Projects that would follow Hoover Dam included the Columbia Basin Project and Grand Coulee Dam in Washington state, and later the Central Valley Project in California and the Colorado-Big Thompson Project in Colorado.
“You’re funding projects through not only the development of irrigation water but also through the development of hydroelectric power that you can sell to urban centers,” he added.
Aside from a brief interruption during World War II, dam construction would continue apace through the late 1970s.
“The construction program takes off, and it just doesn’t stop,” said Gahan, who also detailed the agency’s history as part of a series of educational videos Reclamation released today to mark its anniversary.
But eventually, the building boom would wind down, spurred to an its end by the catastrophic failure of the Teton Dam in Idaho in 1976, which collapsed as the reservoir behind it filled for the first time. That was followed by then-President Jimmy Carter’s “hit list” of federal water projects, which sought to terminate or curtail more than two dozen endeavors.
In a 1988 report titled “Reclamation Faces the Future” cataloged by the Congressional Research Service, Reclamation under the Reagan administration offered a reassessment of its own mission.
The agency wrote: “The arid West essentially has been reclaimed. The major rivers have been harnessed and facilities are in place or are being completed to meet the most pressing current water demands and those of the immediate future.”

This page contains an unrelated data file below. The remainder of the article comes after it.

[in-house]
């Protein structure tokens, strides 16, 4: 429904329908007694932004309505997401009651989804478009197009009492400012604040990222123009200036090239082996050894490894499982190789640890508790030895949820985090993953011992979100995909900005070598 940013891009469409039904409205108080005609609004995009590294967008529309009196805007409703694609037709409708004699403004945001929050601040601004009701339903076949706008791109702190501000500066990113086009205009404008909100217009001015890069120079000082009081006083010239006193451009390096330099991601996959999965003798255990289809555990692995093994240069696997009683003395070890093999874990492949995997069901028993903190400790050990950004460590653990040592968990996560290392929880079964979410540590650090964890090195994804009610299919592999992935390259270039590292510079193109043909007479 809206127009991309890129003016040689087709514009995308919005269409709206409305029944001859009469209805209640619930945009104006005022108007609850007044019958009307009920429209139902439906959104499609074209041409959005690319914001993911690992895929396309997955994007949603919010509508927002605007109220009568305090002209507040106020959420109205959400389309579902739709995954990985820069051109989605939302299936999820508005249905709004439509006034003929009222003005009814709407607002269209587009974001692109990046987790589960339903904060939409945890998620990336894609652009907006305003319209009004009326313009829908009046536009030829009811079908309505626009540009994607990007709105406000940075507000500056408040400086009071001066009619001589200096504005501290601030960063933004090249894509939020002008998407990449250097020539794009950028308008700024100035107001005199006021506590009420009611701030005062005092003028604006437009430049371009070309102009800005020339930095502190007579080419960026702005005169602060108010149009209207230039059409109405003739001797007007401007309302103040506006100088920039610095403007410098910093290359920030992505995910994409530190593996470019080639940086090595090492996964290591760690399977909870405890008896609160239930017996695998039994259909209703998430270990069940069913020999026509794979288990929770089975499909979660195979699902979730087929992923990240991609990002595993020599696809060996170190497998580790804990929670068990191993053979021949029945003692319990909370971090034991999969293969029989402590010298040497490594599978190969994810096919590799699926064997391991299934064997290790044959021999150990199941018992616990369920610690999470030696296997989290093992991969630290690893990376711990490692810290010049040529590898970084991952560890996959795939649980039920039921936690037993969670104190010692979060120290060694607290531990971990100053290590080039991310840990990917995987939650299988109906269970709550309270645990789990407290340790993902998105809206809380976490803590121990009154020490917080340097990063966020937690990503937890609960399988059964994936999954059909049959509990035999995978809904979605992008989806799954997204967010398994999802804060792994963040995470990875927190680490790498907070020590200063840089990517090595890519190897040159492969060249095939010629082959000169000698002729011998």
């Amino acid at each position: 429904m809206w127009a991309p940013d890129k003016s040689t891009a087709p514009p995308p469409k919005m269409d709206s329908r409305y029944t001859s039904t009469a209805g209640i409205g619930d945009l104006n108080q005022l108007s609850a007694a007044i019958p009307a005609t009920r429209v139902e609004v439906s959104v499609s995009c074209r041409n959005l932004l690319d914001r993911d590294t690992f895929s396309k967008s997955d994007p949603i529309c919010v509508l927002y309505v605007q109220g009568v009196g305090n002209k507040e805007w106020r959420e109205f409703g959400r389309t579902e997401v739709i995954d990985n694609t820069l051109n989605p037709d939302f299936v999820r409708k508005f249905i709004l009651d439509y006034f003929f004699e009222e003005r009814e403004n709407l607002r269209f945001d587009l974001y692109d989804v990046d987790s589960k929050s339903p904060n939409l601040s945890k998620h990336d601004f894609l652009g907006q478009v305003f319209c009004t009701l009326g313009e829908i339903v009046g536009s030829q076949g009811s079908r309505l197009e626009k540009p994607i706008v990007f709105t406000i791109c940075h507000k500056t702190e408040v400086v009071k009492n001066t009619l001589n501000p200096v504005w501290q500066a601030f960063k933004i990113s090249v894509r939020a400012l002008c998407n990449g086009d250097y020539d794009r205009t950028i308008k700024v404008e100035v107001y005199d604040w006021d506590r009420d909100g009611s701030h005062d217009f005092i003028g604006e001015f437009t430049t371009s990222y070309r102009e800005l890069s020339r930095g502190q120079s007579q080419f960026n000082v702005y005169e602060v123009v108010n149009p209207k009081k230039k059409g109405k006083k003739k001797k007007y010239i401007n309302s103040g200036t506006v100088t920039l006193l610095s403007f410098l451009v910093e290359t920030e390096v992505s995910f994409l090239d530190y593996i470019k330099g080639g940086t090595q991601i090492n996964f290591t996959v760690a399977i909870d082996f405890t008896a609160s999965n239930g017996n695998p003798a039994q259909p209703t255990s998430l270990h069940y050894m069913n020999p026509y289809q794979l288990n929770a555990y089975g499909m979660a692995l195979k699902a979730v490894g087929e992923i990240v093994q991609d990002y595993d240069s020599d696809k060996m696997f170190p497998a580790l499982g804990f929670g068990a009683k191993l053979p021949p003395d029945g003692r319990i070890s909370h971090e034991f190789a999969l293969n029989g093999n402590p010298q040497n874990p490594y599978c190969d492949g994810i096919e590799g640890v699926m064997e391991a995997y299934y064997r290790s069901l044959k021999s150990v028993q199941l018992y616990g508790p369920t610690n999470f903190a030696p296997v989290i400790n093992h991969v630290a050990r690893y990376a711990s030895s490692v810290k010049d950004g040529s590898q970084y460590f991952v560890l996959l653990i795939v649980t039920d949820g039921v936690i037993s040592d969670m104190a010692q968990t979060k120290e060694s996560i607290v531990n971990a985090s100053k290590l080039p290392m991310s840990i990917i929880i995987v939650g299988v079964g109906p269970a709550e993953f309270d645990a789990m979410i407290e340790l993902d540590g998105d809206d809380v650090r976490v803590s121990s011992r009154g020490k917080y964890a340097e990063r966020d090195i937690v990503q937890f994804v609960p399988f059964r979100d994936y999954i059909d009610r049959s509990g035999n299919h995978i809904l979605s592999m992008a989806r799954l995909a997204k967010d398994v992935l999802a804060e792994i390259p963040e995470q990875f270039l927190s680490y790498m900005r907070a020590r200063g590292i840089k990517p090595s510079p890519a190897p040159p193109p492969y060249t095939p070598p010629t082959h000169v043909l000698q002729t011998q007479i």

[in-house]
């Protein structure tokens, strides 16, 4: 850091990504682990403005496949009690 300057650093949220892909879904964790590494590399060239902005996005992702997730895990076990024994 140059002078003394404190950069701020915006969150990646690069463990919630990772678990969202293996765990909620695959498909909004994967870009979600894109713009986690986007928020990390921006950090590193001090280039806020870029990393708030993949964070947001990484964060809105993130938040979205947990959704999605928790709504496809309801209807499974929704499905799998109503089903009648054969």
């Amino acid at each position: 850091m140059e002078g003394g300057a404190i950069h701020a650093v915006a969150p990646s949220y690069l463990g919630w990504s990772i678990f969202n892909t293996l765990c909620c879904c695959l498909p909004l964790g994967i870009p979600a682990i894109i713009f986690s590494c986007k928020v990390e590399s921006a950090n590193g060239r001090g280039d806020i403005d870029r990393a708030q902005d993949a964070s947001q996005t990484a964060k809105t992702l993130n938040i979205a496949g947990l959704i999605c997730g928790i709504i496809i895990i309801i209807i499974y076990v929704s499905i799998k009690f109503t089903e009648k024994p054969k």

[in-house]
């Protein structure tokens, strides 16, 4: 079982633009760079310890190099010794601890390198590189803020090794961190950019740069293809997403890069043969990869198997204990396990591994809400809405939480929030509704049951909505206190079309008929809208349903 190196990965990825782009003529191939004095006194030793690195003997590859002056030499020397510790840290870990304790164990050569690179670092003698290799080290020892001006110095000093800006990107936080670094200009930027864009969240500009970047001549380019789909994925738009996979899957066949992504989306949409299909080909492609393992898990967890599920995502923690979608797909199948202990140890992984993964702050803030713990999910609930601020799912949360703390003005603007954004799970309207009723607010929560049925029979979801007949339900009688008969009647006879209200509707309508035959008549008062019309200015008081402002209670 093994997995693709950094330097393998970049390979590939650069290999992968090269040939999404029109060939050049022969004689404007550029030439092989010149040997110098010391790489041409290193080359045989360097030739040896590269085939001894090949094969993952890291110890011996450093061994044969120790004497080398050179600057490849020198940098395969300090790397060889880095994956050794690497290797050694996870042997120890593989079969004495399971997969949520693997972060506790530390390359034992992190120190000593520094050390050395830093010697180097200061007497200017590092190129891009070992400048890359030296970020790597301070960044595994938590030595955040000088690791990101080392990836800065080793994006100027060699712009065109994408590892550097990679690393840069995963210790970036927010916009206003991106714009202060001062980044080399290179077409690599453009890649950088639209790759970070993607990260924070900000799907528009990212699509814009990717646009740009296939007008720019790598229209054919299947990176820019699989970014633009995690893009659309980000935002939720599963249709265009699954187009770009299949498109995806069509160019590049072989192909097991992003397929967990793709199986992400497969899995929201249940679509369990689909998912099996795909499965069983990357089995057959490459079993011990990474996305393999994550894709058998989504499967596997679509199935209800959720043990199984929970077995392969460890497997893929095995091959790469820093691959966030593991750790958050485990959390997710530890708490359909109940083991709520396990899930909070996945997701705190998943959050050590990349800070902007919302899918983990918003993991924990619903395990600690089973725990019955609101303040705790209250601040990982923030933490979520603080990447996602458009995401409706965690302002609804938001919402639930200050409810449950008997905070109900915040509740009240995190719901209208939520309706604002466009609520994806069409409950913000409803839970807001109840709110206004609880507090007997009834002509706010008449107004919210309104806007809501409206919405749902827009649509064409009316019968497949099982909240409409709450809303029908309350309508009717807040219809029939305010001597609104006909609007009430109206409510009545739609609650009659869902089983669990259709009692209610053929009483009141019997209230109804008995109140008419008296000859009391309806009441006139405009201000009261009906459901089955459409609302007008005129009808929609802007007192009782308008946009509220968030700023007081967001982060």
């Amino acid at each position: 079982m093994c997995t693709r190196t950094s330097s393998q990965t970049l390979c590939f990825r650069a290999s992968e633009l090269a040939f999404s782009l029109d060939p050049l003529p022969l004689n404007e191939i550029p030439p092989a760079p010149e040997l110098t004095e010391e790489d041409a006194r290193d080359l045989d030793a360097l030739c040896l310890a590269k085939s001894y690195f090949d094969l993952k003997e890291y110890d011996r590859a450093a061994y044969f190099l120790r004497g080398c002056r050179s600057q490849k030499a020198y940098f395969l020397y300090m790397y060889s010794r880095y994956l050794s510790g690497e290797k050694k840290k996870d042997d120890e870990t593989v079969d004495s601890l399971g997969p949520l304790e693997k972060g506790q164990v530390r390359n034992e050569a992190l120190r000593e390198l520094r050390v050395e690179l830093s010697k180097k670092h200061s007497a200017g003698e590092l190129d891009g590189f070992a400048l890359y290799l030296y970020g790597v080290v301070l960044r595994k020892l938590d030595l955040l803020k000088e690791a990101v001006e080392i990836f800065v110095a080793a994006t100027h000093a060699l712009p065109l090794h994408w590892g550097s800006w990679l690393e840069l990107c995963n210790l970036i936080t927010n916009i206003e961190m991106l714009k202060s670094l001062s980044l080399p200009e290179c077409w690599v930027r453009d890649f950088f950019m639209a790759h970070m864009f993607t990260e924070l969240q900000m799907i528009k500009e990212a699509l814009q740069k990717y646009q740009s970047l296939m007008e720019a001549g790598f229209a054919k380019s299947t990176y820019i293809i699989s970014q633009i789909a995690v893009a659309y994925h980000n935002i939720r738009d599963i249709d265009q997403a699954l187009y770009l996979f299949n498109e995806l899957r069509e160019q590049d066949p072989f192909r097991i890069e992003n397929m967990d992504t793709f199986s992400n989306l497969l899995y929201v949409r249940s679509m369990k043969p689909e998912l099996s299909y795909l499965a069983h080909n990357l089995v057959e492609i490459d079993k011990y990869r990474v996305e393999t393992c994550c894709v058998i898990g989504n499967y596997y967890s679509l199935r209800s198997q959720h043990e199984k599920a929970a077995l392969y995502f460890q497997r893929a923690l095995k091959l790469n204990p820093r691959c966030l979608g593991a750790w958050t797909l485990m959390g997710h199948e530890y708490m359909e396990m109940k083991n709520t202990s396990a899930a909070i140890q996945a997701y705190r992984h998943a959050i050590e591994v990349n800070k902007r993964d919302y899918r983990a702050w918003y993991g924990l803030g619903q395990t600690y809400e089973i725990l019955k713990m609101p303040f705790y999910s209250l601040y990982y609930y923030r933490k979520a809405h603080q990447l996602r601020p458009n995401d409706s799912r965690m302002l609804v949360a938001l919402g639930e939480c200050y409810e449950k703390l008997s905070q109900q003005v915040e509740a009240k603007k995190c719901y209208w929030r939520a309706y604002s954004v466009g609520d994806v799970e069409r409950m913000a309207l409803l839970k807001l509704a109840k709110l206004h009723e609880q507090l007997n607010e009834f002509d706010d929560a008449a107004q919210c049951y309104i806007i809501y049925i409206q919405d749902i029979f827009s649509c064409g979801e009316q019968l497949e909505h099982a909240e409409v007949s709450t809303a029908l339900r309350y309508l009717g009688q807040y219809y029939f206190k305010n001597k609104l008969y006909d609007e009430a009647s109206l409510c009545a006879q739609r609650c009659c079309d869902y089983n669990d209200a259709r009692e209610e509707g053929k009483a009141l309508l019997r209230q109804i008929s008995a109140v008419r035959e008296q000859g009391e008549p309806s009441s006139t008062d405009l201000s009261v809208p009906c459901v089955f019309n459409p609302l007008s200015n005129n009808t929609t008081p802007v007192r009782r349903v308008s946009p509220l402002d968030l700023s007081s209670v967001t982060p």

More than three decades later, those aggressively optimistic predictions are falling apart.
Alex Funk, director of water resources and senior counsel at the Theodore Roosevelt Conservation Partnership, lamented that the agency is often simply reacting to drought, rather than taking an active stance.
“They’re definitely like crisis managers, and we’d love them to be more proactive,” Funk said, adding that he would also like to see Reclamation take a leading part in water management, rather than deferring to states. “Reclamation needs to take a bigger leadership role.”
But Tanya Trujillo, Interior’s assistant secretary for water and science, said Reclamation is focused on modernizing its operations — addressing the impacts of climate change that have shrunk river basins across the West, as well as a host of maintenance projects to be addressed by funds from the $8.3 billion the agency received in the recent bipartisan infrastructure deal.
“We’re trying to deal with unprecedented, challenging conditions,” Trujillo said. “If we’re dealing with a changing hydrology, we’re going to have operations that keep up with those changes.”